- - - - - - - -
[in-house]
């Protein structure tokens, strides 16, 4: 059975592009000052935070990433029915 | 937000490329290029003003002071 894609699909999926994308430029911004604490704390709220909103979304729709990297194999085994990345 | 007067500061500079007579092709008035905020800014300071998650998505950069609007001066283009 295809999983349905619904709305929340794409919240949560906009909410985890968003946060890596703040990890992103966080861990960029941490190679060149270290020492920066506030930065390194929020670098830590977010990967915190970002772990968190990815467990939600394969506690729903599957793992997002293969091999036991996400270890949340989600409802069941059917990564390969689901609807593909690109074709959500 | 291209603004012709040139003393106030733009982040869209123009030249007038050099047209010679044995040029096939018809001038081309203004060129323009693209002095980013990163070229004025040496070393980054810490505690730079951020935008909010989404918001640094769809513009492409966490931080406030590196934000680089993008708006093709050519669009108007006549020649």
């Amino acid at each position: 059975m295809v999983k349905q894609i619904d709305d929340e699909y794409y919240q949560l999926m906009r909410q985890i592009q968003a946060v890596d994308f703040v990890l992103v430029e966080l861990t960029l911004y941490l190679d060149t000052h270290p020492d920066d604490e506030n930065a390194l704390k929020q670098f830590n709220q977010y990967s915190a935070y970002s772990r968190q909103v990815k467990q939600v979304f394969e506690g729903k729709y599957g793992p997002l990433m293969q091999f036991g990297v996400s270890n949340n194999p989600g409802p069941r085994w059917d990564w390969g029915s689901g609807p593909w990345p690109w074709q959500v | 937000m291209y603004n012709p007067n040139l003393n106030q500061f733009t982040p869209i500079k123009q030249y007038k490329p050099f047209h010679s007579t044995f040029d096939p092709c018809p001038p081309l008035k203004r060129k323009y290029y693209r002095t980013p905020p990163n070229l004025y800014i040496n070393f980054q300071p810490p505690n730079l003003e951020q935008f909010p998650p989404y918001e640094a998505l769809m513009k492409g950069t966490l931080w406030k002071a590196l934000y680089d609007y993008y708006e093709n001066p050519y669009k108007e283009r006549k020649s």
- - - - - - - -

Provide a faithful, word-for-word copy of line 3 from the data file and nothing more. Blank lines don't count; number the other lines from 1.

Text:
């Amino acid at each position: 059975m295809v999983k349905q894609i619904d709305d929340e699909y794409y919240q949560l999926m906009r909410q985890i592009q968003a946060v890596d994308f703040v990890l992103v430029e966080l861990t960029l911004y941490l190679d060149t000052h270290p020492d920066d604490e506030n930065a390194l704390k929020q670098f830590n709220q977010y990967s915190a935070y970002s772990r968190q909103v990815k467990q939600v979304f394969e506690g729903k729709y599957g793992p997002l990433m293969q091999f036991g990297v996400s270890n949340n194999p989600g409802p069941r085994w059917d990564w390969g029915s689901g609807p593909w990345p690109w074709q959500v | 937000m291209y603004n012709p007067n040139l003393n106030q500061f733009t982040p869209i500079k123009q030249y007038k490329p050099f047209h010679s007579t044995f040029d096939p092709c018809p001038p081309l008035k203004r060129k323009y290029y693209r002095t980013p905020p990163n070229l004025y800014i040496n070393f980054q300071p810490p505690n730079l003003e951020q935008f909010p998650p989404y918001e640094a998505l769809m513009k492409g950069t966490l931080w406030k002071a590196l934000y680089d609007y993008y708006e093709n001066p050519y669009k108007e283009r006549k020649s």